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Using AI to Search for Clean Energy Materials

At the University of Toronto, Faculty of Engineering and Carnegie Mellon University, scientists are making use of artificial intelligence (AI) to speed up the progress in converting waste carbon into a commercially useful product with efficiency like never before.

Researchers from U of T Engineering and Carnegie Mellon University are using electrolyzers like this one to convert waste CO2 into commercially valuable chemicals. Their latest catalyst, designed in part through the use of AI, is the most efficient in its class. Image Credit: Daria Perevezentsev.

They utilized AI to accelerate the search for the key material in a new catalyst that transforms carbon dioxide (CO2) into ethylene—a chemical precursor to an extensive range of products, spanning from dish detergent to plastics.

The ensuing electrocatalyst is the most effective in its class. When operated with solar or wind power, the system also offers an efficient method to store electricity from renewable but intermittent sources.

Using clean electricity to convert CO2 into ethylene, which has a $60 billion global market, can improve the economics of both carbon capture and clean energy storage.

Ted Sargent, Study Senior Author and ECE Professor, Faculty of Applied Science & Engineering, University of Toronto

The study was published recently in the journal Nature.

Sargent and his colleagues have already designed several world-leading catalysts to decrease the energy charges of the reaction that transforms CO2 into ethylene and other carbon-based molecules.

However, even improved catalysts may exist, and since there are millions of prospective material combinations to choose from, testing all of them would be excessively time-consuming.

The researchers demonstrated that machine learning can speed up the search. By using theoretical data and computer models, algorithms can throw out the worst options and show more potential candidates.

The use of AI to look for clean energy materials was proposed at a 2017 workshop that was organized by Sargent in collaboration with the Canadian Institute for Advanced Research (CIFAR). The concept was further developed in a Nature commentary article that was published later that year.

Professor Zachary Ulissi from Carnegie Mellon University was one of the scientists invited at the original workshop. His team specializes in computer modeling of nanomaterials.

With other chemical reactions, we have large and well-established datasets listing the potential catalyst materials and their properties. With CO2-to-ethylene conversion, we don’t have that, so we can’t use brute force to model everything. Our group has spent a lot of time thinking about creative ways to find the most interesting materials.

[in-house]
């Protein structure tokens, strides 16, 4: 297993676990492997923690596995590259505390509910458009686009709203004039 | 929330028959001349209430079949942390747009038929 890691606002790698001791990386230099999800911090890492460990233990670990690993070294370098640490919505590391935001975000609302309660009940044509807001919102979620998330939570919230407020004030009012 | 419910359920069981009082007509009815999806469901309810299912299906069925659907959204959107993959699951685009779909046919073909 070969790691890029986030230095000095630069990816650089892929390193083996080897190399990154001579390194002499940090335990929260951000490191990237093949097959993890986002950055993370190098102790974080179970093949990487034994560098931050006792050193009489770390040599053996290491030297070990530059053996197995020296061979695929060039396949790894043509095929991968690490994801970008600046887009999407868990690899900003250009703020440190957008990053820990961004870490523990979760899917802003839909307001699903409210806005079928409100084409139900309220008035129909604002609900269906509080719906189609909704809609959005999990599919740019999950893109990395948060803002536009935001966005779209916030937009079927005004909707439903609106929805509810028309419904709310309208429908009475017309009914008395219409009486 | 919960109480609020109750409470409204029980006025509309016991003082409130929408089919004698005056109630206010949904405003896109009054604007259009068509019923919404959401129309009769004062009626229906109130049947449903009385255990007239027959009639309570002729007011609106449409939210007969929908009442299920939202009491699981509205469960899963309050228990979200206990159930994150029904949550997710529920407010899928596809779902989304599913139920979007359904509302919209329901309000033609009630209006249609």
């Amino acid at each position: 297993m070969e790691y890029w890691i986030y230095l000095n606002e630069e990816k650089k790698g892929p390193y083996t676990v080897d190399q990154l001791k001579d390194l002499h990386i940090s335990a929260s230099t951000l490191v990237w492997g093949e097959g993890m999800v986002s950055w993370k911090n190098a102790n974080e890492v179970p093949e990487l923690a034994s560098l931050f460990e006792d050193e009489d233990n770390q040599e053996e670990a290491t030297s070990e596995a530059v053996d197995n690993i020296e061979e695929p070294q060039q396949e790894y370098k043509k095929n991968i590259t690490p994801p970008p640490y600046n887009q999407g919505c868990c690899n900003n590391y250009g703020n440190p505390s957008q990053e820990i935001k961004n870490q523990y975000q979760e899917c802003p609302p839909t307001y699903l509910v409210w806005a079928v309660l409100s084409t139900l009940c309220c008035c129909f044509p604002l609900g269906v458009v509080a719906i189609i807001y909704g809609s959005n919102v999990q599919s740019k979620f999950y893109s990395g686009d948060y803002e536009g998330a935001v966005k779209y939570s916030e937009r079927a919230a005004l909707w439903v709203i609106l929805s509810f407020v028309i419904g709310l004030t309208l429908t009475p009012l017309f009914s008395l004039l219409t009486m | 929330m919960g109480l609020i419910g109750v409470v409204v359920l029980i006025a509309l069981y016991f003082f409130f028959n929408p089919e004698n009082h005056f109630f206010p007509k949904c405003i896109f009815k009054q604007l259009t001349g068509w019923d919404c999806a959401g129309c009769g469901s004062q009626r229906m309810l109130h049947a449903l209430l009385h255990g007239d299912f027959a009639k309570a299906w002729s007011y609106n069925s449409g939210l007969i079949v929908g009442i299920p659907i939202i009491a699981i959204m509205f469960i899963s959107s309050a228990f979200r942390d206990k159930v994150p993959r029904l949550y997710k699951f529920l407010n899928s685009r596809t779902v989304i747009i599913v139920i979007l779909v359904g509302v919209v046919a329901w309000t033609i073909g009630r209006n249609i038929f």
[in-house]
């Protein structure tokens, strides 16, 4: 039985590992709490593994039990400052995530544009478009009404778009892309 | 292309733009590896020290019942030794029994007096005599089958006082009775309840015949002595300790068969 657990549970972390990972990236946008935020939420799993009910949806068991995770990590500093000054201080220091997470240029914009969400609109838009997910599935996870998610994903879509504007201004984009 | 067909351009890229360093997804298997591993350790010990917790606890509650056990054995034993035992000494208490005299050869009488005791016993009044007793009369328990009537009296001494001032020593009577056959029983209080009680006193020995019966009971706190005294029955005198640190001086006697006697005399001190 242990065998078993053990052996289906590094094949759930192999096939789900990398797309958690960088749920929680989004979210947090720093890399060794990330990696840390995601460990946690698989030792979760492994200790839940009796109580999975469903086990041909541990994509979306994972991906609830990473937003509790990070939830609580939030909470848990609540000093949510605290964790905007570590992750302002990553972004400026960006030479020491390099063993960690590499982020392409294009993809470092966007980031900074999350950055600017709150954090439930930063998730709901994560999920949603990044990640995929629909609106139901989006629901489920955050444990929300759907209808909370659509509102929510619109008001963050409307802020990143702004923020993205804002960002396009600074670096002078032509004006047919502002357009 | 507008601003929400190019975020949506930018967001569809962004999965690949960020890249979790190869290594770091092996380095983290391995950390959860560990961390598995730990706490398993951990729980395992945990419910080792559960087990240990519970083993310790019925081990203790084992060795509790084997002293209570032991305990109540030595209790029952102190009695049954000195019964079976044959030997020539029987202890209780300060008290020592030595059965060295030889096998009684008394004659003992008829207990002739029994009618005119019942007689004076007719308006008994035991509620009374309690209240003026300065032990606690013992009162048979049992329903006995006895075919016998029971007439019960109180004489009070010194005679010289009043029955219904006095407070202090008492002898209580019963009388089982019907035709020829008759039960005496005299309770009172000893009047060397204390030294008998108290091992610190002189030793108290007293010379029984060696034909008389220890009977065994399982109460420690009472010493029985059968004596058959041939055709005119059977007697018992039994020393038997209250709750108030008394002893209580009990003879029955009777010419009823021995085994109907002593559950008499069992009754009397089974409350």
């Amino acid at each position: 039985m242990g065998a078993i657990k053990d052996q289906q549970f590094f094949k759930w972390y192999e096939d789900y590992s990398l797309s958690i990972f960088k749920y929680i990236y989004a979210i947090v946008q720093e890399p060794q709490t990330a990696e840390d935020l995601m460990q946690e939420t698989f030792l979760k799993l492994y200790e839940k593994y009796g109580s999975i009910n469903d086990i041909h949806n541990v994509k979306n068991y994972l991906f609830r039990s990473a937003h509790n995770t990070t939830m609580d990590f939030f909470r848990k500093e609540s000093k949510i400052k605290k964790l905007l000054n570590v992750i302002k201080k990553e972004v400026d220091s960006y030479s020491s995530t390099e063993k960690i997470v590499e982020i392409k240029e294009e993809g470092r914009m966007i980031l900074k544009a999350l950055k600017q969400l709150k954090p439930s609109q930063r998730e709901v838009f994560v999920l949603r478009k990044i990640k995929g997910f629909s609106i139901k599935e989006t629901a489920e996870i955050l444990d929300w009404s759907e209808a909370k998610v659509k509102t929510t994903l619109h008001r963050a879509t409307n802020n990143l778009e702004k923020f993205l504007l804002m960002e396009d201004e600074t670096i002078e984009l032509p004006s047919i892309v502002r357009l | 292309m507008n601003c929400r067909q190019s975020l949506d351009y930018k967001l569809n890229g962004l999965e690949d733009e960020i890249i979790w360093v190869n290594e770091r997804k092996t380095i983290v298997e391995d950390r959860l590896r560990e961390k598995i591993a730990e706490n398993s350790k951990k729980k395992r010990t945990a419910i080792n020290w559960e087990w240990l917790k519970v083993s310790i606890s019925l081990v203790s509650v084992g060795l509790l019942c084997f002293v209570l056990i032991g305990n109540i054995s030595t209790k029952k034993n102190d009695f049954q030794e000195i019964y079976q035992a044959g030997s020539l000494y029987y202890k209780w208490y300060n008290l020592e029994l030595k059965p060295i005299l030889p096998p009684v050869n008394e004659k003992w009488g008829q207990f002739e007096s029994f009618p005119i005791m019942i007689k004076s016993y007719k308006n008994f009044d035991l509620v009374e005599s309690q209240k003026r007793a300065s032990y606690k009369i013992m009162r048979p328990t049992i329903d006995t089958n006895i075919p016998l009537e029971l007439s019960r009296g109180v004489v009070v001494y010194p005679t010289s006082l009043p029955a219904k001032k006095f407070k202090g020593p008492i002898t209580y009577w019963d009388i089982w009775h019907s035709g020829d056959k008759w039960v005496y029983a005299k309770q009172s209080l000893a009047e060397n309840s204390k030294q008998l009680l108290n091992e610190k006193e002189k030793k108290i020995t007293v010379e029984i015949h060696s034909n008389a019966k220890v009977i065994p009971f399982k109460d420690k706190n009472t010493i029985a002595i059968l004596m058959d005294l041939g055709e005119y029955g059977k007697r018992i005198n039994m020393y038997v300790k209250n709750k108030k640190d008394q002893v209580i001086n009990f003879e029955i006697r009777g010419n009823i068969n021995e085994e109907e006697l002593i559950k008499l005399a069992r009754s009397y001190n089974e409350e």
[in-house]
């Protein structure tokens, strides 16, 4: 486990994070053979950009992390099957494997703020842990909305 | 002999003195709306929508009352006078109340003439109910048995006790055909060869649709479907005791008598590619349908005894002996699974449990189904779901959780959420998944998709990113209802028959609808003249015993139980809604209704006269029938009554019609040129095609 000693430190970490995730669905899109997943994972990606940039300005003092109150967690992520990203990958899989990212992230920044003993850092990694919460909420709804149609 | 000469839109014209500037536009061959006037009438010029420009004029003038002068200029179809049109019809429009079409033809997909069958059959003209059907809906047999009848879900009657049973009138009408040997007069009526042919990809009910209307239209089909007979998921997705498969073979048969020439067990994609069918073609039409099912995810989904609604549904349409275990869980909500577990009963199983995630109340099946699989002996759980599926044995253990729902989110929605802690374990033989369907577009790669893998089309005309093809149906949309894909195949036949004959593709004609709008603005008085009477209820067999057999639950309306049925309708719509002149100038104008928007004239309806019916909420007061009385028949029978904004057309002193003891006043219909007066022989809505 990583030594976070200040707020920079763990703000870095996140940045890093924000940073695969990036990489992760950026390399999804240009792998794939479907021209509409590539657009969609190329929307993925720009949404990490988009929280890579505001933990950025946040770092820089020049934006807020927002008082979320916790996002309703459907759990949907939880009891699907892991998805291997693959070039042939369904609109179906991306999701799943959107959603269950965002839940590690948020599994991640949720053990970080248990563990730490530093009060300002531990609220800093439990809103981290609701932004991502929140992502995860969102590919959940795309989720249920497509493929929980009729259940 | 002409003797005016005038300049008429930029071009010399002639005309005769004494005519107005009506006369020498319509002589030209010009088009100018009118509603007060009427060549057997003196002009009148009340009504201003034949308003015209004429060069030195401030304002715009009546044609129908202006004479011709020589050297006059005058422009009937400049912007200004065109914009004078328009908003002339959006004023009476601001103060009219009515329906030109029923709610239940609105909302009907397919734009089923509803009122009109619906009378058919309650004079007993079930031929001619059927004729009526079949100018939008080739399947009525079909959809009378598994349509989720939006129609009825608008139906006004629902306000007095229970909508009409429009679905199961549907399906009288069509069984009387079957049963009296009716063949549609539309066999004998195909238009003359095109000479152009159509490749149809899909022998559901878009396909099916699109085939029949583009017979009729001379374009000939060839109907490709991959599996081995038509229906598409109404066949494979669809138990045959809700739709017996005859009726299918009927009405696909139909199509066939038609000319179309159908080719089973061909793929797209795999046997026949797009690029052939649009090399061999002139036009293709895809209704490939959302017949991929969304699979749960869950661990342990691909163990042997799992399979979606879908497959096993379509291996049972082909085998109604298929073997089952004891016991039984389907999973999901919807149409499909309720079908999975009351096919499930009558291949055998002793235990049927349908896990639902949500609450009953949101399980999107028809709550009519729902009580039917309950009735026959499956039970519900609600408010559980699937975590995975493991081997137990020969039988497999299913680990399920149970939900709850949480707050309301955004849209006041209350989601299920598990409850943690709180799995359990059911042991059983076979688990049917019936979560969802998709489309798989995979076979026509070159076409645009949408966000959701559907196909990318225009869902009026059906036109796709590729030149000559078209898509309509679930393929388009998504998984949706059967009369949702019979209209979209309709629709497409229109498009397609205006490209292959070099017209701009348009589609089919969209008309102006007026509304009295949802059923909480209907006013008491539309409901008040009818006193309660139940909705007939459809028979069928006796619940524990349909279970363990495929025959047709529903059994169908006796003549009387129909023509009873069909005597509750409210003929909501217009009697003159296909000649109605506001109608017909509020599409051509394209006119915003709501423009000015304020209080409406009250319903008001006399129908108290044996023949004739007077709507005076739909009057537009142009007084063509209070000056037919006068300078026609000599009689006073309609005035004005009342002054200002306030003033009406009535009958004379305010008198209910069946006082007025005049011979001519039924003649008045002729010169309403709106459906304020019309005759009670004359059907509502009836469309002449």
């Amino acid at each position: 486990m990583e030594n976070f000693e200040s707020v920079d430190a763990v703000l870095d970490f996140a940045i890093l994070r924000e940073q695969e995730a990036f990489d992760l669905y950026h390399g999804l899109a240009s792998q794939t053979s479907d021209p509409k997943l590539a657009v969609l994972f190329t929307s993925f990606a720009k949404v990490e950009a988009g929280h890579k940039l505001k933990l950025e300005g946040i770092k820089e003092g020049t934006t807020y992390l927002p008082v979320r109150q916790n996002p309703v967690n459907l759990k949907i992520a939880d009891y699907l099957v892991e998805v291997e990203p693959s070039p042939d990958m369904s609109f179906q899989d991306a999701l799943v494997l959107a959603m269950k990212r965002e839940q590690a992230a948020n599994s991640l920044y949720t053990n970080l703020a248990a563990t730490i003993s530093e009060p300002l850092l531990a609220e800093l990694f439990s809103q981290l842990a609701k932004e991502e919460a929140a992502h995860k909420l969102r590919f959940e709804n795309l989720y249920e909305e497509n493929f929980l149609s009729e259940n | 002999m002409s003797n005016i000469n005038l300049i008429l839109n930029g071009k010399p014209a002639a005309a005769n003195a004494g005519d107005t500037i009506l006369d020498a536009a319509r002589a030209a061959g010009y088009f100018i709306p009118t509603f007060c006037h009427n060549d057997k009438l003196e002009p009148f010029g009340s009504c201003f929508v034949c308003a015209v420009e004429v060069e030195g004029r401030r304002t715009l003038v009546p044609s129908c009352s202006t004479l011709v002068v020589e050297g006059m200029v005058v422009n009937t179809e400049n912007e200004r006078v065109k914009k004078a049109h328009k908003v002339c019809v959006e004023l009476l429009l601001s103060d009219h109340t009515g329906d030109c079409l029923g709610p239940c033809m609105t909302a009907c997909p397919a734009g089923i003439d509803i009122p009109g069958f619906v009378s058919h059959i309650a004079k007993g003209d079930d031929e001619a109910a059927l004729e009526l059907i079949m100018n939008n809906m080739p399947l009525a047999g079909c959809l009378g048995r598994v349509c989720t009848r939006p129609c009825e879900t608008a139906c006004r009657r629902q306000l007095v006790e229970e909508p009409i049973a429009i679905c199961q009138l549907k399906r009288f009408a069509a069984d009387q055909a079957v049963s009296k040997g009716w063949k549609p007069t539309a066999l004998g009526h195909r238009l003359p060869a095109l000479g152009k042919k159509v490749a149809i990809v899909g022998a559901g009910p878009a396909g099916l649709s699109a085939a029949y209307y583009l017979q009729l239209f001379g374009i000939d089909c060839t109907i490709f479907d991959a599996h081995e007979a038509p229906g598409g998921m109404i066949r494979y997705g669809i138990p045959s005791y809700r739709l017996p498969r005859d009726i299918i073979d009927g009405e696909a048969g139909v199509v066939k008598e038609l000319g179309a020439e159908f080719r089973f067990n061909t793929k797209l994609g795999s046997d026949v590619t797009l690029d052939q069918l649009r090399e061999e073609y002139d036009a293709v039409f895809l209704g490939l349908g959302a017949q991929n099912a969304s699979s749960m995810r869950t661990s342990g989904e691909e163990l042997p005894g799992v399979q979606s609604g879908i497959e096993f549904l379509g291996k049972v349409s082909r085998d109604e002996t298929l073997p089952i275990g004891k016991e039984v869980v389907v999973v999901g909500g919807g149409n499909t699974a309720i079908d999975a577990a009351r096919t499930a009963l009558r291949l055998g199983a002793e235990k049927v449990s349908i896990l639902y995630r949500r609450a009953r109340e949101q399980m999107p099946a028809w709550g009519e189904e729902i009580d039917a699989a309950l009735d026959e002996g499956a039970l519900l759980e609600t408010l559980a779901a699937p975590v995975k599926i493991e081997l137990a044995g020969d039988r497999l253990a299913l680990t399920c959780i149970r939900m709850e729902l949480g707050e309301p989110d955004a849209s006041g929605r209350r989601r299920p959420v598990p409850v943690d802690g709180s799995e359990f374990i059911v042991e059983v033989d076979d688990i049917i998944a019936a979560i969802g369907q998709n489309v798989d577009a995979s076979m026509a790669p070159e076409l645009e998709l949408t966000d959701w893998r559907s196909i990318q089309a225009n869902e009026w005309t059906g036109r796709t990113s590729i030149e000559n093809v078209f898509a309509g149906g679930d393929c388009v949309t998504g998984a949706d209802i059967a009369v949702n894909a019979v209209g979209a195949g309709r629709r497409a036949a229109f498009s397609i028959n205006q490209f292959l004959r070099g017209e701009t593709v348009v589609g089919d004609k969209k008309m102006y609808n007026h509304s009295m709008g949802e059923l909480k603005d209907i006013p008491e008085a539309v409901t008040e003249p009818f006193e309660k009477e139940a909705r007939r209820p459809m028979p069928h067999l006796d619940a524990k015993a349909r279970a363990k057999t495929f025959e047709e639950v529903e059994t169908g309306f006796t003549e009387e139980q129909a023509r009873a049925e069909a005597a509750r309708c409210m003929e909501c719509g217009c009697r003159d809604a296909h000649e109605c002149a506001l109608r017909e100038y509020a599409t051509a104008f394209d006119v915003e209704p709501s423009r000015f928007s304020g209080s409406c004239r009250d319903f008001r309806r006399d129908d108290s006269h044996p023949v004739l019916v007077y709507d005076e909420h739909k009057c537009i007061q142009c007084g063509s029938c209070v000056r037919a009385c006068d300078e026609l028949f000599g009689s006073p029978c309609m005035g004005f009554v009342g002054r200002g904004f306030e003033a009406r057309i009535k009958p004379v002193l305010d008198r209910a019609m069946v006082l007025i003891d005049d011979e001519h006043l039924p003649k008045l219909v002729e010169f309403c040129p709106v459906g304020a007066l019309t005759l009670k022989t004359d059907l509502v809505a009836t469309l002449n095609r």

Zachary Ulissi, Professor, Carnegie Mellon University

The algorithms that were developed by Ulissi and his colleagues make use of a combination of machine learning models and active learning methods to widely estimate the types of products a given catalyst can produce, even without in-depth modeling of the material itself.

The researchers applied the algorithms for the reduction of CO2 to analyze 240 different materials, thus identifying four potential candidates that were estimated to have useful properties over an extensive range of surface structures and compositions.

In the recent study, the co-authors characterize their best-performing catalyst material, which is an alloy of aluminum and copper. Following the bonding of the two metals at a high temperature, a small portion of the aluminum was then etched away, leading to a nanoscale porous structure that Sargent defines as “fluffy.”

Furthermore, the new catalyst was tested in a device known as an electrolyzer, and the “faradaic efficiency”—the proportion of electrical current used to make the preferred product—was quantified at 80%, which is a new record for this reaction.

According to Sargent, the cost of energy should be reduced even more if the system has to generate ethylene that is cost-competitive with that extracted from fossil fuels. The focus of further studies will be to decrease the overall voltage needed for the reaction, as well as bringing down the proportion of side products further, which are expensive to isolate.

The new catalyst is the first-ever one designed for CO2-to-ethylene transformation partially using AI. Also, it is the initial experimental illustration of the active learning methods that have been developed by Ulissi. Its powerful performance verifies the effectiveness of this approach and is a good sign for future collaborations of this kind.

There are many ways that copper and aluminum can arrange themselves, but what the computations shows is that almost all of them were predicted to be beneficial in some way,” says Sargent. “So instead of trying different materials when our first experiments didn’t work out, we persisted, because we knew there was something worth investing in.

Ted Sargent, Study Senior Author and ECE Professor, Faculty of Applied Science & Engineering, University of Toronto

Journal Reference:

Zhong, M., et al. (2020) Accelerated discovery of CO2 electrocatalysts using active machine learning. Nature.


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